If you are planning on making a trip to Mars over the weekend, don’t bother to pack a clock or calendar in your baggage.  For our clocks and calendars are adjusted to celestial movements as observed on Earth and would be of no value at all on Mars or any other planet.  It takes Mars about 687 days to move about the sun, so its “year” would be that long.  Also, each of its days would be more than a half-hour longer than one of our days.  On Mercury, it would take only 88 of our days for a “year,” while on Pluto a “year,” or the complete orbit of that planet around the sun, would require the equivalent in time of 247.7 of our years!

 

     “The calendar is such an essential and necessary part of our lives,” pointed out Dr. Crawford,  “that we may form the erroneous idea that it is something that has always been existent in man’s mental equipment and scheme of life.  But this is far from the case.  It had very crude and simple beginning and went through many changes to arrive in its present form.  Certainly it could still further be improved.  And in all its evolution, astronomers served as guides and leaders in each transition.  “Back in 4700-4550 B.C.E., a time so dim in history that we cannot be definitely sure of the dates, Egyptian priest-astronomers used the pyramids of Gizeh to determine the exact length of the solar year.  And another Egyptian astronomer, Amenemhet, in 1550 B.C.E., constructed the first water clock of which we have a description.

 

     “It was a Babylonian astronomer, Nabu-rimanu, who in the sixth century B.C.E. had calculated had calculated the solar year as 365 days 6 hours 15 minutes and 41 seconds—an error of only 26 minutes and 55 seconds.”

 

    The Romans in their turn aided considerably in the development of the calendar, Dr. Crawford explained.  In 315 B.C.E., Flavius put an end to the secrecy in which the calendar had been held by the College of Pontiffs.  The Julian calendar really was the result of the work and study of the Alexandrian astronomer Sosigenes, whom the great Caesar had met on his conquests.  It was in this calendar, adopted in 45 B.C.E., that allowance was first made for the fact that the year exceeds an even 365 days by almost a quarter of a day.  But this calendar, by adding an extra day each fourth year, figured the difference to be an exact quarter of a day which is not correct, and the Julian year was approximately 11¼ minutes too long.  The calendar error, as a result of this miscalculation, gradually increased.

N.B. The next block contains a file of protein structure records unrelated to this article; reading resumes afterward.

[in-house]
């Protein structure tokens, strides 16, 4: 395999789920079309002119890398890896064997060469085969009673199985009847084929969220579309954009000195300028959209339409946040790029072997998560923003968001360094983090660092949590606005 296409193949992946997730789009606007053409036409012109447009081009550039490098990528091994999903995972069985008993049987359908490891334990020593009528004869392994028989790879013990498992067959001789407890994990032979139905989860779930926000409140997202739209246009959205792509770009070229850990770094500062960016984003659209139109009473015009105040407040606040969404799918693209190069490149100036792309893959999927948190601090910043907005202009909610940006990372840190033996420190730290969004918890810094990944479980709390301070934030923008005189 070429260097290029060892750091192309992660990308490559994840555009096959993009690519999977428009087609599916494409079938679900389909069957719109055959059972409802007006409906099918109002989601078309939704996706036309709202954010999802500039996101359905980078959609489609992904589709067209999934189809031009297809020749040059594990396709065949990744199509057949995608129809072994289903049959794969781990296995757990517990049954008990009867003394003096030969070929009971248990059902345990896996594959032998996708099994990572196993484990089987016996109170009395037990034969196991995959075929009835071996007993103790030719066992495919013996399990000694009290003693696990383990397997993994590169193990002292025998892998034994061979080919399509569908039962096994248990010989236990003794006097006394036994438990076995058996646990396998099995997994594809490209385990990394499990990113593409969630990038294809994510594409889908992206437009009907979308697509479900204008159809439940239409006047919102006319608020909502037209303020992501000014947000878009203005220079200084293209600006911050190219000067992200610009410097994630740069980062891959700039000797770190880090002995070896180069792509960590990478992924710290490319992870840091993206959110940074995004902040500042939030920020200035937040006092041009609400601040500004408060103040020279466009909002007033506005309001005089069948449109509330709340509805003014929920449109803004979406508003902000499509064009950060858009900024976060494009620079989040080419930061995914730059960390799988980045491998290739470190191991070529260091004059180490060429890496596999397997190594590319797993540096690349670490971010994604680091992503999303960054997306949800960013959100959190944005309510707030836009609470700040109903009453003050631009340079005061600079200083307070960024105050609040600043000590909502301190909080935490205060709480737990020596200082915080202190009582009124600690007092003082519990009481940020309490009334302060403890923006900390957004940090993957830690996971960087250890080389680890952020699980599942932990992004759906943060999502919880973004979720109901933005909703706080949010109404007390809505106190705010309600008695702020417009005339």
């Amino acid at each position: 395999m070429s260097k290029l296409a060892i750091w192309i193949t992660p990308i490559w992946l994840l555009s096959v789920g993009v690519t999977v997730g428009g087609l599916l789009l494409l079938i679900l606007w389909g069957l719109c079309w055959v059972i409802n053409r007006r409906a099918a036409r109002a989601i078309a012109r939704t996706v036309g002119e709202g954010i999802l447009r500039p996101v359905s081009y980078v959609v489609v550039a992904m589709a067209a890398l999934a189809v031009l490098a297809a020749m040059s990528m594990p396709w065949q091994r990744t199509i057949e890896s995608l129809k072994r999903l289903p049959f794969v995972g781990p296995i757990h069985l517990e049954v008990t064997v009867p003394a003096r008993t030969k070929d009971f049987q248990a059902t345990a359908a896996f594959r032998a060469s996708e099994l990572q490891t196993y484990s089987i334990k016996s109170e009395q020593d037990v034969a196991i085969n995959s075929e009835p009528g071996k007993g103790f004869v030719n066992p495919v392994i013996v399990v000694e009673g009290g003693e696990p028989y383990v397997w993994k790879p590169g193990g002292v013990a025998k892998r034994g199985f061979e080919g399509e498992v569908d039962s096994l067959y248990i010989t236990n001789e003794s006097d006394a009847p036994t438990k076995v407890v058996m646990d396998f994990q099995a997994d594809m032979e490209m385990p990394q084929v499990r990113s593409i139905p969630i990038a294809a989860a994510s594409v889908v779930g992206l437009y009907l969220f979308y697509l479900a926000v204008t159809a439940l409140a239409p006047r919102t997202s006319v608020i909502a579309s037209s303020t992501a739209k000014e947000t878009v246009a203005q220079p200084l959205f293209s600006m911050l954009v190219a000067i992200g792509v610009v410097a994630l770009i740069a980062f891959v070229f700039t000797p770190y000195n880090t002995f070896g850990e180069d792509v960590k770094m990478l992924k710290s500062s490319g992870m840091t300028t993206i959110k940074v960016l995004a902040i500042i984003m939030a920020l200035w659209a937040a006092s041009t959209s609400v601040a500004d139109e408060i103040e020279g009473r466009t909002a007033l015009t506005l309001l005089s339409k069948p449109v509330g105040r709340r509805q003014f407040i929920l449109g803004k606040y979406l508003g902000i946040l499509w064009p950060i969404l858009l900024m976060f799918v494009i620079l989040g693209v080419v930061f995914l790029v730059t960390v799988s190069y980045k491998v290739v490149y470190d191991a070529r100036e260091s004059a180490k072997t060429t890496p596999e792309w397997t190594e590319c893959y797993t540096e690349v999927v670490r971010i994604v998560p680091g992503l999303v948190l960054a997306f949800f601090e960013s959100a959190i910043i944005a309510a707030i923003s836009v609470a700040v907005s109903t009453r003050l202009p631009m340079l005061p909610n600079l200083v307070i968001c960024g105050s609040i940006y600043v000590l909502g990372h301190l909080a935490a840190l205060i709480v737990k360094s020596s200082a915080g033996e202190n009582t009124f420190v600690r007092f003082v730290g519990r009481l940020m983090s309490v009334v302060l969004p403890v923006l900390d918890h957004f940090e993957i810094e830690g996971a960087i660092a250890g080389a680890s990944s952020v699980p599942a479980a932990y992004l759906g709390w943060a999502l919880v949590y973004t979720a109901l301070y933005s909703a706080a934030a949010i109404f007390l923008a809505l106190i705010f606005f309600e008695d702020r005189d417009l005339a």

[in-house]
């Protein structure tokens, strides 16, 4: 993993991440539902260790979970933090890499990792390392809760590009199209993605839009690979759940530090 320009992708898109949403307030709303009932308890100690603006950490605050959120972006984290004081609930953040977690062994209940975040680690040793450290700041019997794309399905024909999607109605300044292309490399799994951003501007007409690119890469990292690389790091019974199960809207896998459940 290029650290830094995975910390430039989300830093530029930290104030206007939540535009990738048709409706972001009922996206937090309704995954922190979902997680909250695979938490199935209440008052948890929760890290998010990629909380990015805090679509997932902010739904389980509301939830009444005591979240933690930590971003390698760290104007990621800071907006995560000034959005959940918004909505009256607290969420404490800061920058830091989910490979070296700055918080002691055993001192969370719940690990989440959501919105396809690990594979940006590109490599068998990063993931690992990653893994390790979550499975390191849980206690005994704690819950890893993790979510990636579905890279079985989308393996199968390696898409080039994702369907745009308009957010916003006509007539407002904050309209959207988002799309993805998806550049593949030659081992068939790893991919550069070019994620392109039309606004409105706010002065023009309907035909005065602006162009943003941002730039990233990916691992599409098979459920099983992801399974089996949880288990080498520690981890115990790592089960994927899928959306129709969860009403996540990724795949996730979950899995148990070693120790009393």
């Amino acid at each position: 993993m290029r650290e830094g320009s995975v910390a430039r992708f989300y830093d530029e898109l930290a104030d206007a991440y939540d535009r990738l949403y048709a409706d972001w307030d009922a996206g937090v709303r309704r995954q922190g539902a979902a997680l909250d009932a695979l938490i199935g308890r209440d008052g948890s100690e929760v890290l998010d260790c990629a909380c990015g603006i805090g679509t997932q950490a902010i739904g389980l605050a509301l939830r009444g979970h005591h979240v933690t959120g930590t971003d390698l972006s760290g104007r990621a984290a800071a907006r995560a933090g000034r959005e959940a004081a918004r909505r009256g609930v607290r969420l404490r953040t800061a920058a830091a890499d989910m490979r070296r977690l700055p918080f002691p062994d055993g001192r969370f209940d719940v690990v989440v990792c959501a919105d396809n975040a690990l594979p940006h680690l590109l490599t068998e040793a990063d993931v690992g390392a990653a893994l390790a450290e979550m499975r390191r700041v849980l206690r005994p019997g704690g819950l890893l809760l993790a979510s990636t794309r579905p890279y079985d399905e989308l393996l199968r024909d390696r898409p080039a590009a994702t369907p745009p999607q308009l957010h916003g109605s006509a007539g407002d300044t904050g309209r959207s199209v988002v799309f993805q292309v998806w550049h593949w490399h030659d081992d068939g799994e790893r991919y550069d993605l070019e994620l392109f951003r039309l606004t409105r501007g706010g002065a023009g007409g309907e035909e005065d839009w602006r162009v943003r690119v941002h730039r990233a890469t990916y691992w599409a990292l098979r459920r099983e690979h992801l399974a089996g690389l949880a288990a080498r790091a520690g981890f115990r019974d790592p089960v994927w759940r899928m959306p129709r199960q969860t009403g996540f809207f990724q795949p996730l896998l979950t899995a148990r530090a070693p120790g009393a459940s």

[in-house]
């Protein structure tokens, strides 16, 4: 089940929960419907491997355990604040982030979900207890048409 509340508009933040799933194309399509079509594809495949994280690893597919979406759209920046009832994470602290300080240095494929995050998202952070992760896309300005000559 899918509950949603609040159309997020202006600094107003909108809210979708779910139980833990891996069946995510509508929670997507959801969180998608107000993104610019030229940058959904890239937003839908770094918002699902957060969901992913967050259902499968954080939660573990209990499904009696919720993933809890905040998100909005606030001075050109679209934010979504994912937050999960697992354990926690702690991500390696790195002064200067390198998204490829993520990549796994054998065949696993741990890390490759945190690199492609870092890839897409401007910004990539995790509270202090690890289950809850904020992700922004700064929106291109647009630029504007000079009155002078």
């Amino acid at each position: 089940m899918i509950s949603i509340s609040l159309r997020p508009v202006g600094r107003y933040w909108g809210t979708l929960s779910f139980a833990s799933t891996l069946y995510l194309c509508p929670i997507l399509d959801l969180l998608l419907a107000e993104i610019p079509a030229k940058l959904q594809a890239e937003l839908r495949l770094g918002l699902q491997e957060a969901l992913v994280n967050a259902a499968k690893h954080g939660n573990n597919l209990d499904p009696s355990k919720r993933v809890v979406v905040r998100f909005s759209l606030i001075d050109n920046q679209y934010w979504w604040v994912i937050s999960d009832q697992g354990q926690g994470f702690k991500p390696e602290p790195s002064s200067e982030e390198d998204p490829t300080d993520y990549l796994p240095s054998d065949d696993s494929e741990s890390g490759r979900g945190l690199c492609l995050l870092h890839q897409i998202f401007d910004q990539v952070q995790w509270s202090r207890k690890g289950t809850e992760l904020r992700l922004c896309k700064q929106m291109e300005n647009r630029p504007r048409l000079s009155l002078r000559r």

“It was this error,” Dr. Crawford continued, “which by 1582 was about 10 days, that was remedied in time by Pope Gregory XIII.  We call the resulting calendar Gregorian, but again it was actually an astronomer, Clavius, who made the calculations and planned the change.  In this calendar, a leap year is omitted every century year that is not divisible by 400.”

 

     This is the calendar we have today.  And through many inventions and other changes in our manner of life and civilization have been made in the years since its adoption, we still cling to this calendar which, thought now quite accurate as to length of the year, is nevertheless inadequate and inefficient for our modern needs.

 

    Astronomers themselves have not been content to continue with this calendar.  In 1834, almost a hundred years before Dr. Crawford made his report to the International Astronomical Union as Chairman of the calendar reform committee of the American section, the Abbé Mastrofini suggested a perpetual calendar with a “stabilizing day” to the Vatican.  In 1887, the Astronomical Society of France recommended the perpetual calendar of 12 months and equal quarters (as in The World Calendar).  This same society rejected the 13-month calendar as impractical.

 

     Ad astra per aspera(1) (to the stars through difficulties) runs an old Latin motto.  It might well be changed to read “Astra spem dant per aspera” (the stars inspire hope despite difficulties), thanks to the astronomers whose efforts have given us our present calendar and whose continued interest encourages the hopes of The World Calendar.

 

 

(1) State motto of Kansas, USA.

 

 

 

LINKS:

http://www.theworldcalendar.org/AstronomyContribution_pdf and

www.TheWorldCalendar.org/AstronomyContribution_html

 

 

E-mail to: TWCA@TheWorldCalendar.org                                            

 

Rev. 5 August 2009